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'Undeniable Victory': Cheers Follow Proposals to Divest Massive New York Pensions From Fossil Fuels

"Coming from the capital of world finance, this will resonate loud and clear all over the planet," says Bill McKibben

This photo from a March 27, 2014 divestment rally illustrates the years-long battle climate activists have waged—and shows that their efforts have paid off.  (Photo: M. Stan Reaves/flickr/cc)

Climate activists claimed "an undeniable victory" on Tuesday after New York City and New York State officials called for city and state pension funds to halt investments in fossil fuels.

"The dam has broken," said 350.org co-founder Bill McKibben. "After years of great activism, New York has taken a massive step towards divesting from fossil fuels. Coming from the capital of world finance, this will resonate loud and clear all over the planet. It's a crucial sign of how fast the financial pendulum is swinging away from fossil fuels."

New York City Comptroller Scott M. Stringer said in a statement that his office "will bring a proposal to the trustees of the NYC pension funds in the coming weeks to examine ways to de-carbonize the portfolios, including the feasibility of ceasing additional investments in fossil fuels, divesting current holdings in fossil fuel companies, and increasing investments in clean energy."

Assets in the New York City Retirement Systems total nearly $190 billion, and activists said last month those investments include $3 billion in oil, gas, and pipeline companies.

Separately, Gov. Andrew Cuomo announced a plan for "a de-carbonization roadmap" for the New York State Common Retirement Funds, and called for an end to "new investments in entities with significant fossil fuel-related activities" and instead a dedication of "a meaningful portion of the Fund's portfolio to investments that directly promote clean energy—which makes economic and environmental sense."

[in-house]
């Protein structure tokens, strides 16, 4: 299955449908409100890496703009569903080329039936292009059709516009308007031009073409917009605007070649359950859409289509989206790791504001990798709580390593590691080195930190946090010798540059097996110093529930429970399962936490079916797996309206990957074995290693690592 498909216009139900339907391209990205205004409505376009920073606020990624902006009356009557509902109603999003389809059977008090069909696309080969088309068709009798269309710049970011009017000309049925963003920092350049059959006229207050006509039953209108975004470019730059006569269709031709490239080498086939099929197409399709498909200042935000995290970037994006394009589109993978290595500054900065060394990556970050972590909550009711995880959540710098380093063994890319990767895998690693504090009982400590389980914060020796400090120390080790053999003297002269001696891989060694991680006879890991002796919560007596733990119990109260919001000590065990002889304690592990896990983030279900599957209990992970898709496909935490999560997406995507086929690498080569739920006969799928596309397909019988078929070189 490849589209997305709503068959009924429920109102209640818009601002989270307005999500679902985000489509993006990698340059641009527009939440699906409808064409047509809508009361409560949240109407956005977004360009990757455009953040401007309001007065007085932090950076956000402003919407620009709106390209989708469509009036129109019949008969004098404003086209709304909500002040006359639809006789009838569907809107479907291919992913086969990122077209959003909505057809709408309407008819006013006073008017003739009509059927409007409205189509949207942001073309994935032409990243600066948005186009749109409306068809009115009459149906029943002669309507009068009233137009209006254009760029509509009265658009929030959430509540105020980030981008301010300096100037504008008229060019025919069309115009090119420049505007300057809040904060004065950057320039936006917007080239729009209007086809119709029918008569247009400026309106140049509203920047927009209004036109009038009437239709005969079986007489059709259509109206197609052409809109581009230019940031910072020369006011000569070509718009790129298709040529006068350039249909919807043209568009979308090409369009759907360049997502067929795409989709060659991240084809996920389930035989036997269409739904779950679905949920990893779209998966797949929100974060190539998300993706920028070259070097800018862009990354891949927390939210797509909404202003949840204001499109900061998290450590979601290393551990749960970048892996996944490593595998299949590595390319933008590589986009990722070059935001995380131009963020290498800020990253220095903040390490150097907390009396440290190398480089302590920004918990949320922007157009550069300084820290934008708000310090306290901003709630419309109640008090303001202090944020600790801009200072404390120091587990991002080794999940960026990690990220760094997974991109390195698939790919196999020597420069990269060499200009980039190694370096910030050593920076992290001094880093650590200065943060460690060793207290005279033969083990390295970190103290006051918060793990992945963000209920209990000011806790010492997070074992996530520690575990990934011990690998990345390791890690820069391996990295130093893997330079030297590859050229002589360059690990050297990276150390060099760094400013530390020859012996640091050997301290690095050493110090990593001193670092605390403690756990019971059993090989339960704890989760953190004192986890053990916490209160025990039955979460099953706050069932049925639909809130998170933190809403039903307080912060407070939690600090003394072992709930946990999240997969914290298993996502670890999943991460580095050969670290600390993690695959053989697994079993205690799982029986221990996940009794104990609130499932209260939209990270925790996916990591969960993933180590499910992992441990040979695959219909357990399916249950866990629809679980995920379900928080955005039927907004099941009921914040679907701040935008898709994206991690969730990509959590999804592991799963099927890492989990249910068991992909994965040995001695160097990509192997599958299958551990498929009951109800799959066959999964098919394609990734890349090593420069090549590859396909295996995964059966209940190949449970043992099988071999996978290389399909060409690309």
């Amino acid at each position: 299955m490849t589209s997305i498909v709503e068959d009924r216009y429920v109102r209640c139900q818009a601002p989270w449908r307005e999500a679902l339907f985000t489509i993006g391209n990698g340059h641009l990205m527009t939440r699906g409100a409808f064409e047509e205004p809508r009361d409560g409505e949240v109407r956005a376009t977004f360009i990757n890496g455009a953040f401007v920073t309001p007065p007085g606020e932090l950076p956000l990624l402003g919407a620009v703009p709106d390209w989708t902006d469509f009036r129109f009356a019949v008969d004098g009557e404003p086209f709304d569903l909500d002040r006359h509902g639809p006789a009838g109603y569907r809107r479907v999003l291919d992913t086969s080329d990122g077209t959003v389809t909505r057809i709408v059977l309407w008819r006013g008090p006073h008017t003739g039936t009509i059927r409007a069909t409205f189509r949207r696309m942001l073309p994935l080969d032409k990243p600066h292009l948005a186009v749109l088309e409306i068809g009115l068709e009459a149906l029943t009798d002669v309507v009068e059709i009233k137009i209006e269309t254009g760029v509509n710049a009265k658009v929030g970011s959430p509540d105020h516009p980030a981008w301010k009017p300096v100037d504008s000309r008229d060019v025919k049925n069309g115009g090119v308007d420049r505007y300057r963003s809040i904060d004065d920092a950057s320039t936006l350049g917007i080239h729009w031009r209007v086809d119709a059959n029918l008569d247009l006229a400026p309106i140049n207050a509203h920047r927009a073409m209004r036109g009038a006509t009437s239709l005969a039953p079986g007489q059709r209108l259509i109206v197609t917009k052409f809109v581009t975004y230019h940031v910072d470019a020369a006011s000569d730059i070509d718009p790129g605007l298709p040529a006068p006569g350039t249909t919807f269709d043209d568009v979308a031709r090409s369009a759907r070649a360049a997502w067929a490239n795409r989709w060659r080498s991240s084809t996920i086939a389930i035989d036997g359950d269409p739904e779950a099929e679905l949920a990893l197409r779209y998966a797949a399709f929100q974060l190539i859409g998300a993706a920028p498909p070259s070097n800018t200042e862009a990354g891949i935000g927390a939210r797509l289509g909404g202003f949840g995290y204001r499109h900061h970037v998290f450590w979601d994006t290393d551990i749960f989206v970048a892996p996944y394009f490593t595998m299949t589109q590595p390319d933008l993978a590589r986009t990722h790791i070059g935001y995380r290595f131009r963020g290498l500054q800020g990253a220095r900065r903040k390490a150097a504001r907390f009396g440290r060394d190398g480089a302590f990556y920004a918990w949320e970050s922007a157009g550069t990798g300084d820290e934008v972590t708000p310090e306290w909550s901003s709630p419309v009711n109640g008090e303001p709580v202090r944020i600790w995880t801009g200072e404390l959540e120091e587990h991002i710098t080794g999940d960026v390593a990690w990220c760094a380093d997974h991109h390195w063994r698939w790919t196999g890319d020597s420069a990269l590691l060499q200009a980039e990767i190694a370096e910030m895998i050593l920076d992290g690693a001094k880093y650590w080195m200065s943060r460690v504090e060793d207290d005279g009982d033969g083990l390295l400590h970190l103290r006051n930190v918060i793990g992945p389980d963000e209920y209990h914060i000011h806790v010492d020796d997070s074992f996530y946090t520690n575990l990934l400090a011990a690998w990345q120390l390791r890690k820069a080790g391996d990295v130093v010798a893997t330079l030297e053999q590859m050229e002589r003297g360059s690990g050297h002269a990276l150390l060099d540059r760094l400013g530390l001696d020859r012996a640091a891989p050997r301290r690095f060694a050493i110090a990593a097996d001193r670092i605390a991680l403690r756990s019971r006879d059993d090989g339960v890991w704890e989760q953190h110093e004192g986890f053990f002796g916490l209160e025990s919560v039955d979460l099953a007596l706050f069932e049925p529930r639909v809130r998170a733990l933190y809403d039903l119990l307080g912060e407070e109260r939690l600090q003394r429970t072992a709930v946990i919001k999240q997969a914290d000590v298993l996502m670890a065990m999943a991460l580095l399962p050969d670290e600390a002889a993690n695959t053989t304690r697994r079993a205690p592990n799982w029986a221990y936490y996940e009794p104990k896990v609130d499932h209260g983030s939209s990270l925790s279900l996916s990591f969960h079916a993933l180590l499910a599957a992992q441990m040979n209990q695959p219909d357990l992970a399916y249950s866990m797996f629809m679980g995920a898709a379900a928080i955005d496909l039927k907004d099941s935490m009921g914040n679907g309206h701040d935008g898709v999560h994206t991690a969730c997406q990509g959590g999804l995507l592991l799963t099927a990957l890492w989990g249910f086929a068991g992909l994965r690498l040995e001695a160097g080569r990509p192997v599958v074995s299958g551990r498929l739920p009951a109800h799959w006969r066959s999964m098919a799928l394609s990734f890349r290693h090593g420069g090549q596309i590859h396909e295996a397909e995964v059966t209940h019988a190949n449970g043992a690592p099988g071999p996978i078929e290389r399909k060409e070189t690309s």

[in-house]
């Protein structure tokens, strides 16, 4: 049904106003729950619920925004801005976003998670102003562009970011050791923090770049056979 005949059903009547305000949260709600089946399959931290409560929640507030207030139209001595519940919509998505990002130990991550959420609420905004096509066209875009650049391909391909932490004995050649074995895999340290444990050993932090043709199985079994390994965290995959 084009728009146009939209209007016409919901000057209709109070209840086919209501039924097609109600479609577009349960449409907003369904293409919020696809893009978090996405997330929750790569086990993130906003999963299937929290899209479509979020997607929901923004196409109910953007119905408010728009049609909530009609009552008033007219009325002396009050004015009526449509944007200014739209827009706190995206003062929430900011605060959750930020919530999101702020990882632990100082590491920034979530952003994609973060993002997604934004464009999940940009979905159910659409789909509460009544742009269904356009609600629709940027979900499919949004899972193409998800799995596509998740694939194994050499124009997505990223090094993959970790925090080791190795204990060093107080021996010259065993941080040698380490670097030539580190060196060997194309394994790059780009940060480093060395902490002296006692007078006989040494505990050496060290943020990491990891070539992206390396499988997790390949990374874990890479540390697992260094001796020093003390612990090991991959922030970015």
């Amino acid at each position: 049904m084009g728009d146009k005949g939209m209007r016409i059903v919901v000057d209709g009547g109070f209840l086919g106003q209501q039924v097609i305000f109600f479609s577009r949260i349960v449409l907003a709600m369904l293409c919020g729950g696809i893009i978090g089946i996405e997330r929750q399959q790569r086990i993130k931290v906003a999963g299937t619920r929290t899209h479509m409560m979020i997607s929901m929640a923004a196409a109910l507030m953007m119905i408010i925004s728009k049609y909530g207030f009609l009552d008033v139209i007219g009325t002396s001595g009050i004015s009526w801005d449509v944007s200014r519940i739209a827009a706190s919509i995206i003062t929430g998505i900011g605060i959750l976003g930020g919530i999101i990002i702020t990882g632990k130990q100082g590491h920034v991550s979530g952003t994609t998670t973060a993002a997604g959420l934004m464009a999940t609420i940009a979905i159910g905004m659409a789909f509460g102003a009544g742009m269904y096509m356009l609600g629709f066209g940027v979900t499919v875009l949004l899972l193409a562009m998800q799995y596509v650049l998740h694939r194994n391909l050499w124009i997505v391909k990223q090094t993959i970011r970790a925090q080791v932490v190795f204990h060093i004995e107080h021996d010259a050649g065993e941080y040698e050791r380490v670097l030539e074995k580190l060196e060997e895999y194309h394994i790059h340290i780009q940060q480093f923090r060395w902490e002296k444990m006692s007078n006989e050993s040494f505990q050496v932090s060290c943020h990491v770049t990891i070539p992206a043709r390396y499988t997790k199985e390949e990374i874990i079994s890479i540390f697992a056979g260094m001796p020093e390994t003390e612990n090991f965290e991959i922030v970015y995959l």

Holding over $200 billion in retirement assets—including $1 billion invested in ExxonMobil alone—the state retirement fund is the third largest public pension system in the nation. Cuomo's statement also notes that the fund "listed holdings in more than 50 oil and gas companies that have been identified as among the 100 most carbon-intensive in the world." 

"This victory is a direct result of people power and years-long pressure for New York to divest from fossil fuel companies causing climate change."
—Betámia Coronel, 350.org
Democratic State Senator Liz Krueger praised the move, saying the "announcement sends an important message that it is no longer acceptable to profit from a business model that perpetuates the destruction of our climate." 

As groups who advocate for such divestment were quick to note, the announcements follow years of grassroots activism.

"This victory is a direct result of people power and years-long pressure for New York to divest from fossil fuel companies causing climate change," said Betámia Coronel, 350.org's U.S. reinvestment coordinator and coordinator of the #DivestNY coalition. She called it "an undeniable victory for the global divestment movement," and said that "New York's elected officials are finally recognizing the risk of pouring billions into the likes of ExxonMobil. We commend Comptroller Scott Stringer and Governor Andrew Cuomo for this powerful step in prioritizing the health and safety of New Yorkers."

"There is no time to waste," she added. "We will hold every elected official accountable in the fast and just transition to the fossil free world that truly puts our communities first."

The development was celebrated on Twitter, with social media users calling it "huge," a "big win," and a "victory."

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